PESHAWAR: The Peshawar High Court on Tuesday rejected the petition of former National Assembly speaker Asad Qaiser against the start of an inquiry by the Federal Investigation Agency (FIA) into two bank accounts of his party, Pakistan Tehreek-i-Insaf, managed by him here.
A bench consisting of Justice Lal Jan Khattak and Justice Ishtiaq Ibrahim pronounced a short order for the dismissal of Mr Qaiser’s petition, which had challenged the FIA bank account probe and a relevant call-up notice issued to him by the investigation officer.
Gohar Ali Khan, lawyer for the petitioner, and additional attorney general Aamir Javed furnished arguments during a marathon hearing.
After the judgement was pronounced, Mr Gohar told reporters that the order would be challenged in the Supreme Court.
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The court had earlier stopped the FIA from taking any ‘adverse’ action against Mr Qaiser, but had asked him to cooperate with it in the ongoing inquiry.
The FIA deputy director (commercial banking circle), Peshawar, had ordered that inquiry in the wake of the Aug 2 pronouncement of the Election Commission of Pakistan (ECP) that the PTI had received funds from prohibited sources.
The petitioner had requested the court to set aside a notice by a FIA inquiry officer to appear before him in connection with the inquiry into two bank accounts opened in a branch of the Bank Islami (erstwhile KASB) in Peshawar cantonment area on Jan 23, 2010, and that of Habib Bank Limited’s Super Market branch in Peshawar opened on Aug 1, 2011, and managed by him from 2010 to 2013 as the PTI’s provincial head.
Barrister Gohar Ali contended that the ECP had neither issued any directions nor had it forwarded the case to the federal government for inquiry against his client.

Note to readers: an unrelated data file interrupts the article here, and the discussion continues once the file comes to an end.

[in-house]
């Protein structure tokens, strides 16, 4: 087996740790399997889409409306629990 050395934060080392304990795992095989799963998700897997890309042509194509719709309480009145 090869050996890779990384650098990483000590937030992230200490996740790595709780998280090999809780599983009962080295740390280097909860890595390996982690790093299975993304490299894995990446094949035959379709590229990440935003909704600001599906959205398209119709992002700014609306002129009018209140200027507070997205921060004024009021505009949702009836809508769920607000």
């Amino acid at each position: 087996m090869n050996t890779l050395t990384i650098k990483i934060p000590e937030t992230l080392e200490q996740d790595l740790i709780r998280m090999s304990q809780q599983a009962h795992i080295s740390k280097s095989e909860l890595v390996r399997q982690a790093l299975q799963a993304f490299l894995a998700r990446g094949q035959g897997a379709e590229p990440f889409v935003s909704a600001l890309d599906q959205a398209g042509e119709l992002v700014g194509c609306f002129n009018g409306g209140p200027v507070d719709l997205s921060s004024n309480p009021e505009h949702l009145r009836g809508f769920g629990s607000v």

He argued that the matter did not fall within the ambit of articles 6(3) and 2(C)(iii) of the Political Parties Order, 2002.
The lawyer contended that the two bank accounts were of the PTI Khyber Pakhtunkhwa’s and had nothing to do with the party’s foreign funding.
He argued that the FIA had overstepped its jurisdiction as neither any money laundering nor any banking-related offence had taken place in the matter.
Referring to several judgements of the Supreme Court, the counsel argued that that if the FIA was authorised to assume jurisdiction in such matters, a ‘flood gate’ would open.
He contended that the issue had been pending with the ECP, so the FIA had acted in illegal manner to start the inquiry.
The lawyer said the Political Parties Act, 1962, was replaced with the Political Parties Order, 2002, and one of the objective was to remove criminal proceedings regarding a political party.
He pointed out that recently, the apex court had ruled in a petroleum company-related case that the National Accountability Bureau didn’t have the jurisdiction to act against the company and instead the Oil and Gas Regulatory Authority was the relevant body.
The counsel said under the Political Parties Order, if it was proved that a party was involved in receiving illegal funding, at the most those funds could be confiscated to the state but no criminal proceedings could be initiated.
Barrister Gohar argued that on one hand, the ECP had issued notices to the petitioner but on the other, the FIA had begun the inquiry, so itwas tantamount
to double jeopardy, which was prohibited under the Constitution.
AAG Aamir Javed argued that under Article 220 of the Constitution, it was binding on all executive authorities in the federation and provinces to help the ECP discharge its functions.
He said the ECP could not record evidence and it had only been conducting summary trials, due to which the FIA was the relevant forum to properly probe the issue.
The AAG said in the issue heard by the ECP, there were two types of bank accounts, the one which were owned by the PTI and had received foreign funding, and the other, which were not owned by the party.
He said the ECP had taken notice of the accounts owned by the PTI and had already issued notices to the party, but the FIA had taken notice of the bank accounts disowned by it.
Mr Javed argued that referring the matter to the FIA was meant to know whether any illegal funding had been made to those accounts supervised by the petitioner.
He argued that the petition was not maintainable as the FIA had only been probing the bank accounts not owned by the party.
The AAG said it would yet to be seen whether any illegality was committed by the petitioner and at the current stage, the call-up notice and the impugned inquiry couldn’t quashed.
Published in Dawn, September 28th, 2022